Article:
(It's almost not fair to mention this, but if Bianca put her money in a Roth IRA, that whole $1.8 million would be tax-free. On the other hand, Patrice couldn't put her full $10,000 in a Roth, so Patrice will pay capital gains tax on a good deal of her gains.)
The power of compounding is the single most important reason for you to start investing right now. Every day you are invested is a day that your money is working for you, helping to ensure a financially secure and stable future.
Common pitfalls to avoid
Before you race off through the rest of Investing Basics, there are some cautionary points to consider before you proceed. These are common mistakes many people make when considering what to do about investing.
Doing nothing. There is no guarantee that the market will go up the first day, month, or even year that you invest in it. But there is one guarantee: Doing nothing at all will not provide for a comfortable retirement.
Starting late. Postponing your investing career is second only to not investing at all on the list of investment sins. You already know that the earlier you start the better off you are. (Take another look at the compound return example we gave above.) If you're already past those formative twenties (you don't look a day over 32 to us), we'll reword this first pitfall to read: "Not starting now."
Investing before paying down credit card debt. If you have money in your savings account and you have revolving debt on your credit card, pay it off. Many credit cards have an annual interest rate of 15% or more. Let's say you have $5,000 to invest, but you also have $5,000 debt on your credit cards with an average annual interest rate of 18%. It doesn't take an astrophysicist to figure out that you're going to have to get an 18% return after you pay taxes just to break even on that $5,000. Pay the debt off first, then think about investing.
Investing for the short term. Only invest money for the short term that you're actually going to need in the short term. Invest money in the stock market that you won't need for at least three years, and preferably five years or longer. If you'll need your cash next year for a down payment on a house or for the family Caribbean cruise, use one of the shorter term and safer havens for your cash, such as money market funds or CDs.
Turning down free money. You'd never turn down a dollar if it was offered with no strings attached. That's what you're doing if your company offers a 401(k) or similar retirement savings plan with an employer match and you're not participating. Take advantage of all tax-advantaged, employer-matched savings programs.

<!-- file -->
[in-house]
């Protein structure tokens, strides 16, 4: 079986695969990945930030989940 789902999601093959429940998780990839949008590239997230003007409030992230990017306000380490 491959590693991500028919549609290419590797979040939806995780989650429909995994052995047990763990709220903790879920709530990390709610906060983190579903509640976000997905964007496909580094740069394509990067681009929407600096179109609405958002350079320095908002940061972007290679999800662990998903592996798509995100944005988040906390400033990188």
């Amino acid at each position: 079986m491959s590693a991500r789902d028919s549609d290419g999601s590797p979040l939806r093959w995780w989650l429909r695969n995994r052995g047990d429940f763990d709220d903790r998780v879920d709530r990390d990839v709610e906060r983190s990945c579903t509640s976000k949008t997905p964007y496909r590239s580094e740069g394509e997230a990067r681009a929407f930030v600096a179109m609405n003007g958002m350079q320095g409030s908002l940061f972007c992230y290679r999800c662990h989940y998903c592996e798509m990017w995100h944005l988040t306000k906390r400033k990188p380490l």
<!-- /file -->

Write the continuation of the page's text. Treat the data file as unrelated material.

Playing it safe. If you're young, most of your investing dollars should be in the stock market. You have enough time to weather any dips in the market and to reap the rewards of long-term gains. Although you may want to transition into bonds later in life as you depend on your investments for income, stocks should make up a large portion of the portfolio of every investor.
Playing it scary. Not every investment is for everyone. Even if you're a daredevil, you shouldn't pour all of your money into something that could end up going down the drain.
Viewing collectibles or lottery tickets as investments. If old comic books, Barbie dolls, and abandoned exercise equipment could be used to fund retirements, do you think the stock market would exist? Probably not. Don't make the mistake of thinking your jewelry, those Beanie Babies, or the lottery will provide for you in your latter years.
Trading in and out of the market. We believe the best approach to investing is the long-term one. Pick your investments well and you'll reap greater rewards over the long term than you had ever dreamed possible. Trade in and out of the market and you'll be saddled with fees that chip away at your returns, and you'll potentially miss out on gains that long-term investors enjoy with much less effort.
Congratulations! You've made it through the first part of Investing Basics. (Bet you didn't even break a sweat.) You've witnessed the power of compounding and you understand how some common pitfalls can ruin even the healthiest investing plan. Now, let's turn to the various ways you can start investing.